At first, Lizzi thought she might lose control, but quickly gained it by slowing her thoughts and clearing her mind.  The premonition was vivid, and erratic like so many times before.
As if the premonition knew who was always on her mind, it revealed Toby to her.  He was with Lyssa, and a Mog.  They had him in a barn and were giving him food and tending to his wounds.  How did a Mog get to the Etherworld?  The vision slipped to another as if it was an impatient child.  Lizzi couldn’t think about what she was seeing, she had to focus on the image before her, not question it.  She clung to the thought of Toby, and the premonition then showed him standing at a portal that erupted with bright light.  A slender hand greeted him that was pale as snow.  He reached for it and stepped into a wooded area as the stone portal dimmed behind him. 
“Welcome, son of Orzan, to Fae.”  Izzet gazed up at him in all of her paleness.  “I’ve been waiting for you.”
Toby smiled down at her as they stood in the ruins of an ancient city.
“Arrinia, they’re in Arrinia,” Lizzi said aloud.
“I’m glad to finally be here.”  Toby looked around, scanning the old city as one would look beyond the rumble to the potential it still had.
“Yes, this city will come back to life, and you will be the one to do it.  With my help and the Everspell….” Izzet looked back towards the portal.  “Where is the Everspell?”
Toby smiled coldly as he opened his hand and revealed a clear stone that sparkled in the sunlight. 
“My, my, my, you are like your father.”  Izzet gazed at the stone with her pale eyes.  “I thought I’d have to help you extract it, and you did it all by yourself.”  She sounded pleased.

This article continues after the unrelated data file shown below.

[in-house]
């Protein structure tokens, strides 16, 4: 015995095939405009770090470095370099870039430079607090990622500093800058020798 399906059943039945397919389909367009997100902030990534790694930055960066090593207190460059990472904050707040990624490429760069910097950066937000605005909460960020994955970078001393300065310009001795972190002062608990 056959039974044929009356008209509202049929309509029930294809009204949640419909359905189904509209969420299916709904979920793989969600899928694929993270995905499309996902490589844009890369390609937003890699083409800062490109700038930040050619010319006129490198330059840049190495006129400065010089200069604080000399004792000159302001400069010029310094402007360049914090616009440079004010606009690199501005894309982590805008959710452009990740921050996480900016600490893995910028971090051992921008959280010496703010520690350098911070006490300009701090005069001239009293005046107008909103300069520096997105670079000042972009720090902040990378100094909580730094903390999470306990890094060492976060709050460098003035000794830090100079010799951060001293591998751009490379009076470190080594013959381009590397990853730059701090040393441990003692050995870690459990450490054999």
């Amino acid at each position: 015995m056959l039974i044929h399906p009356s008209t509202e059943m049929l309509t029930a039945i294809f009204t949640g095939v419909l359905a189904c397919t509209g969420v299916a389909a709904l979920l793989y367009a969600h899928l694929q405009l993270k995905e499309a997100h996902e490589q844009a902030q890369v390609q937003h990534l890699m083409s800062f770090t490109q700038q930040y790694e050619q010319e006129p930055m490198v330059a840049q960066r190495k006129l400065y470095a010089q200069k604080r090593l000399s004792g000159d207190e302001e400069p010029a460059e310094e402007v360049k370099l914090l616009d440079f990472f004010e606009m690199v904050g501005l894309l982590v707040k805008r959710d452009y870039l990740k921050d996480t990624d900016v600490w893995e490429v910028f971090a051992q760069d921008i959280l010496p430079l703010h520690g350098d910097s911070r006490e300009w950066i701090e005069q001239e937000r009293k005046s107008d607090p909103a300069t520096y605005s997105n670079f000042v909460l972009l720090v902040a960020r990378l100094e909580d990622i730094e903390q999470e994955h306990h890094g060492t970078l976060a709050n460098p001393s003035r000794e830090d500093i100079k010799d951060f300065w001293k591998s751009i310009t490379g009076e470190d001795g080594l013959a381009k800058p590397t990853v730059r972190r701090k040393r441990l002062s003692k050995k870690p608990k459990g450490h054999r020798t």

“She was almost willing to give it to me—said it was making her mad, and I helped her—said it wouldn’t even hurt.”  Toby laughed.
Had Toby killed Lyssa for the Everspell?  He couldn’t of, he isn’t a murderer, and he isn’t like his father.  Lizzi was arguing with the premonition, and she felt it slipping, so she concentrated on it rather than giving into her feelings.
“This is your inheritance, Toby.  The city of Arrinia needs to be rebuilt as its power is still here, but is dormant and waits for its leader.  I am too weak to handle it, but you, son of Orzan, are strong enough to take its power along with the Everspell and rebuild what was never to be abandoned.”
“Don’t listen to her!”  Toby!”  Lizzi yelled knowing it was just a vision, a picture of the future—just a premonition.  But it is the direction things are going right now.
“I’m not done!  Show me more!”  Lizzi took the scrying bowl, and sat in on the tiled floor sloshing water onto her shirt.
The premonition listened as shadows danced across the ripples of the water until it calmed. 
“Who’s the Queen—show me the Queen that will rise against Toby.”  Lizzi felt a new bond had been tied between her and her ability.  She felt she had finally harnessed its power.